click on the images to enlarge.
One of the things I do is research my trade as much as possible. There are so many people who think that just because they can do a little body work that they can make a suit of armour. Okay, I was one of those people. However, going to the trouble of actually measuring the real suits of armour goes a long way to providing the credibility that you need if you want to call yourself a "professional". The top picture is of me demonstrating real techniques I have picked up from medieval books. Doing live steel fighting in full armour, in this case, chain mail armour, is very illuminating! I am certain that without actually getting into real armour, you cannot really know what it is like to actually fight in it. How does your body move, how does the weight drag down arm, what can't you do in armour that you would have no diffiulty doing in street clothes.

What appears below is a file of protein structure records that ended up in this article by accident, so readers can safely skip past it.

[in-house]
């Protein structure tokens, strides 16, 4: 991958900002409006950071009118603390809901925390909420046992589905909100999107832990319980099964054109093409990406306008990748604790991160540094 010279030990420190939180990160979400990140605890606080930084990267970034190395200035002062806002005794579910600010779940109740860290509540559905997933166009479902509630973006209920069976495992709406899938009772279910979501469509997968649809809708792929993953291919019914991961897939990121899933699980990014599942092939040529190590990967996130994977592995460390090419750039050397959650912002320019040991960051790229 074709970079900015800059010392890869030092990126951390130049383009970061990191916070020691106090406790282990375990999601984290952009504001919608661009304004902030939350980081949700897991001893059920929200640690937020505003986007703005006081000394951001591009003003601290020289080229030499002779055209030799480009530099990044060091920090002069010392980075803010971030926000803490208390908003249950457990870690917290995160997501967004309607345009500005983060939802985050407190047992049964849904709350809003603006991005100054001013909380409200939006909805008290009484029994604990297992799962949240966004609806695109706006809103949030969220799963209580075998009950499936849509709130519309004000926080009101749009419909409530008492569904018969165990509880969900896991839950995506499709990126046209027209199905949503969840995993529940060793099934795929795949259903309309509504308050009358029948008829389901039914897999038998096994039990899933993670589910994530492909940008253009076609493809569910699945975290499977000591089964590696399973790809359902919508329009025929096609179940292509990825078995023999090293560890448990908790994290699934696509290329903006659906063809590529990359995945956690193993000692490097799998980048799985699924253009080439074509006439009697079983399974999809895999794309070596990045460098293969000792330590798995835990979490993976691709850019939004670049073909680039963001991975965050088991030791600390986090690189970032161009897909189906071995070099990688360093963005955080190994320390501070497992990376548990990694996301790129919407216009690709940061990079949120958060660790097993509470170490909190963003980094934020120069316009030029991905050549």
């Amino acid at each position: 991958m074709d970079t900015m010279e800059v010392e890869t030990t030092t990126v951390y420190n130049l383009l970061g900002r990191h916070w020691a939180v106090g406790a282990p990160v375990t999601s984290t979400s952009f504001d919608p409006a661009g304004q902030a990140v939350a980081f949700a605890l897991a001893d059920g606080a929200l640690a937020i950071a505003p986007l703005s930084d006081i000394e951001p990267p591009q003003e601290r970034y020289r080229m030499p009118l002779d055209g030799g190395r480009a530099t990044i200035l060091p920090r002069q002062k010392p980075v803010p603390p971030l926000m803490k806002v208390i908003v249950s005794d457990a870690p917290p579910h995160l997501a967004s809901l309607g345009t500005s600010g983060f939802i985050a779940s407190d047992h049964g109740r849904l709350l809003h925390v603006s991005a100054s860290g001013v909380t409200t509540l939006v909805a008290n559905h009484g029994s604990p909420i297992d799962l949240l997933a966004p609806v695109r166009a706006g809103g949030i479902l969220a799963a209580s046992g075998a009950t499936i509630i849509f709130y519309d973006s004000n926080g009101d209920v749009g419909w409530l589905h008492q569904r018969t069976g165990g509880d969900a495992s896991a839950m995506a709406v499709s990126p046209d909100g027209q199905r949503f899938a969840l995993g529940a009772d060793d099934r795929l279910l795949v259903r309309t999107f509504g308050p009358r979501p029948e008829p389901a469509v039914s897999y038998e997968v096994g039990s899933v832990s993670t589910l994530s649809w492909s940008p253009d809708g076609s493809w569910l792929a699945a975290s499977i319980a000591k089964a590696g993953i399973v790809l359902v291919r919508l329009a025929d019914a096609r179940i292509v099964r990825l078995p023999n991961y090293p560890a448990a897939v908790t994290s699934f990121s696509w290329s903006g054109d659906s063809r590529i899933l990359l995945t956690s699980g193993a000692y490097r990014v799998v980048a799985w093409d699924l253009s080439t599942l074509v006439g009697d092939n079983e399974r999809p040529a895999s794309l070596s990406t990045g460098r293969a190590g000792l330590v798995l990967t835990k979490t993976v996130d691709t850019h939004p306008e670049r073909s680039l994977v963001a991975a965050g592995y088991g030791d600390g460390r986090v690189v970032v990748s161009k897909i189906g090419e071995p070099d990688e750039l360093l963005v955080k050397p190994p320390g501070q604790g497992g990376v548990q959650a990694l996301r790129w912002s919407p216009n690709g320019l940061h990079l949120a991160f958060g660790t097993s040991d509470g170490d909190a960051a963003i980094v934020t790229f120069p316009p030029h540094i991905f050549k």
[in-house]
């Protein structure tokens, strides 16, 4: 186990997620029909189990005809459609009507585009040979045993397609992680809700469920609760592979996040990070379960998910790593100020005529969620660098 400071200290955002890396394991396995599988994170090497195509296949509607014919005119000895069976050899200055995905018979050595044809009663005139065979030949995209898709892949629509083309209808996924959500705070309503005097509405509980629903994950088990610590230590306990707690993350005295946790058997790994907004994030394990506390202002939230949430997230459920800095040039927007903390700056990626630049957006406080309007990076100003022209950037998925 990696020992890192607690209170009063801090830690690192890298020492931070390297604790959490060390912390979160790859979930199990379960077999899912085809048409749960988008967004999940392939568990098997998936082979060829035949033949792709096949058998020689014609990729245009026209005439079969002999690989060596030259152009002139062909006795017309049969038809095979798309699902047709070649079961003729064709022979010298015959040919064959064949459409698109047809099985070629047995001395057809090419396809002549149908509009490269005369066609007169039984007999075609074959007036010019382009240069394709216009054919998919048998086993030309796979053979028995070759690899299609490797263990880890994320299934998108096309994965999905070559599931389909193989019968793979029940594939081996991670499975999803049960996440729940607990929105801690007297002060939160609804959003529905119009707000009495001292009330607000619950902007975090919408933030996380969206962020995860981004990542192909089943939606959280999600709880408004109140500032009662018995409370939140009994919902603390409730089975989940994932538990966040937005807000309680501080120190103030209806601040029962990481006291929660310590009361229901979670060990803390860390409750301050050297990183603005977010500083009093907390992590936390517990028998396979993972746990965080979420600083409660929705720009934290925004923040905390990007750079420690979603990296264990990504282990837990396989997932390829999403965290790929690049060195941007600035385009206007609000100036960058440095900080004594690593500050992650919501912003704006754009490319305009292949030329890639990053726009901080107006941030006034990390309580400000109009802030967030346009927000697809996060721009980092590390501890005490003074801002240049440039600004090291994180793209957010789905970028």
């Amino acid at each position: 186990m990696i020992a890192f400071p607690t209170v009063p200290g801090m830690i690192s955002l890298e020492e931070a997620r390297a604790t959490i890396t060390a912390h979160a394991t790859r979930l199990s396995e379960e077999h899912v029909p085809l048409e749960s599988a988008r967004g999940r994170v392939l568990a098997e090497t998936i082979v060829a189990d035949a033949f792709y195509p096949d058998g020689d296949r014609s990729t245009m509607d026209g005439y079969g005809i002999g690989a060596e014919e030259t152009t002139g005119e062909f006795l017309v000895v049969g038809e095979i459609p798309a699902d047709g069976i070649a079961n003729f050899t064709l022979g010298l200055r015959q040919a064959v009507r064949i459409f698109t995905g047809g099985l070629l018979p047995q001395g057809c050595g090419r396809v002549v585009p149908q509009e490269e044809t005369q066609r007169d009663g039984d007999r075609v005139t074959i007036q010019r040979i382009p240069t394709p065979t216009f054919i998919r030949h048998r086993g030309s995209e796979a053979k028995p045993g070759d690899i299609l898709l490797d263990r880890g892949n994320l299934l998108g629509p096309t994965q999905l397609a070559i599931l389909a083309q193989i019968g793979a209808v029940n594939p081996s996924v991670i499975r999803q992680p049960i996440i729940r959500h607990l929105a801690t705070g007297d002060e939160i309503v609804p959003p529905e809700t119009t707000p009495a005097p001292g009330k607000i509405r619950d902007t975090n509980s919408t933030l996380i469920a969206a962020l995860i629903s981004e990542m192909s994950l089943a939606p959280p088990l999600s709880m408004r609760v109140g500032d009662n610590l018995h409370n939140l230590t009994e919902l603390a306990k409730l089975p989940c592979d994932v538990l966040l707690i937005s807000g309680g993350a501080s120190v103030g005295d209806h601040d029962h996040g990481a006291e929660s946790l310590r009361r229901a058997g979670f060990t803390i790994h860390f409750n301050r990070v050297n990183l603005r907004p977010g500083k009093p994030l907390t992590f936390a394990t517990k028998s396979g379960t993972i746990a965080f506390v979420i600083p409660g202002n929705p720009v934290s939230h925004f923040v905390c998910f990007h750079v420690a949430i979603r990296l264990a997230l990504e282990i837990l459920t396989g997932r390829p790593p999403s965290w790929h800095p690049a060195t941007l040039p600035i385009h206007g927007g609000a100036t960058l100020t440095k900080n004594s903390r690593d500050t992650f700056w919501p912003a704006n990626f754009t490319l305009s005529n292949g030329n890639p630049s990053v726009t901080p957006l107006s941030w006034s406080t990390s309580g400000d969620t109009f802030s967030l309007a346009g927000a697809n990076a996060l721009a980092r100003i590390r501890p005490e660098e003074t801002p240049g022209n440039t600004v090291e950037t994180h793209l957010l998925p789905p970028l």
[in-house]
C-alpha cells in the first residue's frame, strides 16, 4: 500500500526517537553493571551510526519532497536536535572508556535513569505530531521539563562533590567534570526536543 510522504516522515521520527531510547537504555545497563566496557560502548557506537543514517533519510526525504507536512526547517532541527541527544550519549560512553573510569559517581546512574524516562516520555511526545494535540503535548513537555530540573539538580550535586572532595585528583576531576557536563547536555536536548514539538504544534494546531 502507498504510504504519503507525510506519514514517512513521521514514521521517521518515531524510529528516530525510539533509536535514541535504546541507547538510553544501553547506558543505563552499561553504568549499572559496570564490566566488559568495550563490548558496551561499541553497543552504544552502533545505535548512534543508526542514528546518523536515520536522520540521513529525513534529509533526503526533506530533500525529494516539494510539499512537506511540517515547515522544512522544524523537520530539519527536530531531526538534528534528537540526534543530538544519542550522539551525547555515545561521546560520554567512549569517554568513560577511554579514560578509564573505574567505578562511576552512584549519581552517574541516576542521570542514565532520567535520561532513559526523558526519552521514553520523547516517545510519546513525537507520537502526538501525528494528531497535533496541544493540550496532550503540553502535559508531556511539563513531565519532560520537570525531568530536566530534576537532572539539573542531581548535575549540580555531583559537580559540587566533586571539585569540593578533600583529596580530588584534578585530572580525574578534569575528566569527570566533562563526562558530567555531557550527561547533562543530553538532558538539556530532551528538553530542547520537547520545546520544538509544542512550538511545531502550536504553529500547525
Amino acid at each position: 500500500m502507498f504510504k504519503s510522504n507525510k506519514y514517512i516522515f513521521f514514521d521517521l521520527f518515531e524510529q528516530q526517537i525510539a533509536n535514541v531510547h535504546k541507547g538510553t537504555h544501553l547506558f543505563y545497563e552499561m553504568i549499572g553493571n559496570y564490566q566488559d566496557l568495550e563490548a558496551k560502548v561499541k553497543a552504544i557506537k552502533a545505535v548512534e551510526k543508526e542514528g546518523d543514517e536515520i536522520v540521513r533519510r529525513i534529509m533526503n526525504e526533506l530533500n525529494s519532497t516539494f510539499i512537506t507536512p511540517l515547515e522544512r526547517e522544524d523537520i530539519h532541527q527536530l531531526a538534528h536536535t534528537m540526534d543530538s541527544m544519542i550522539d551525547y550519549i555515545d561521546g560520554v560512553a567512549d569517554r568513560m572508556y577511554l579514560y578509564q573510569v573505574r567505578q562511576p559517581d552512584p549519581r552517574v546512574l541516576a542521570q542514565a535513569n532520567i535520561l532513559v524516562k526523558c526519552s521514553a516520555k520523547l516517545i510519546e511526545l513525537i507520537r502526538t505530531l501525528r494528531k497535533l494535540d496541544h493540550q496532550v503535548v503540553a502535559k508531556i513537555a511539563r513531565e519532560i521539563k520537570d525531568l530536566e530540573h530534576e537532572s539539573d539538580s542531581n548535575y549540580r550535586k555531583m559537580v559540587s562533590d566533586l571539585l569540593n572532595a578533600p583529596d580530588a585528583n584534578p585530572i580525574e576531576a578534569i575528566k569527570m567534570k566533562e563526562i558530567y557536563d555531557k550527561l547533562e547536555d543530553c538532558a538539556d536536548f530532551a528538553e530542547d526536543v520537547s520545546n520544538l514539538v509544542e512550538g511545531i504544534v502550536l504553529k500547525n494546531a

Similarly, to measure the real armours in a real armury is so worth while doing! The bottom four pictures are of my "direct measurement" session in the Palace Museum in Malta in 2005. Just as you should not fight without learning how they did it in the "old days", you should not make armour without at least holding a couple of real pieces of armour in your hands and absorbing as much as you can during the inevitable short session. Not like I can make a psychic connection with the armourer from 1675, but rather, to know that what one man made once can be made by another man now.
I learned how big the hammers were that he used to dish that metal out. I learned how he scrubbed all the hammer marks off the face of the armour with abrasive bricks which left deep scratches that not even subsequent passes with grit could totally remove. I learned that the guy who made the armour is very unlikely to be the one who decorated it. And I learned where the armourer put his leather straps to allow the armour to hang properly. And I learned that it is not a one person job; that somebody has to hold the chisel!
So looking forward to another trip sometime in May.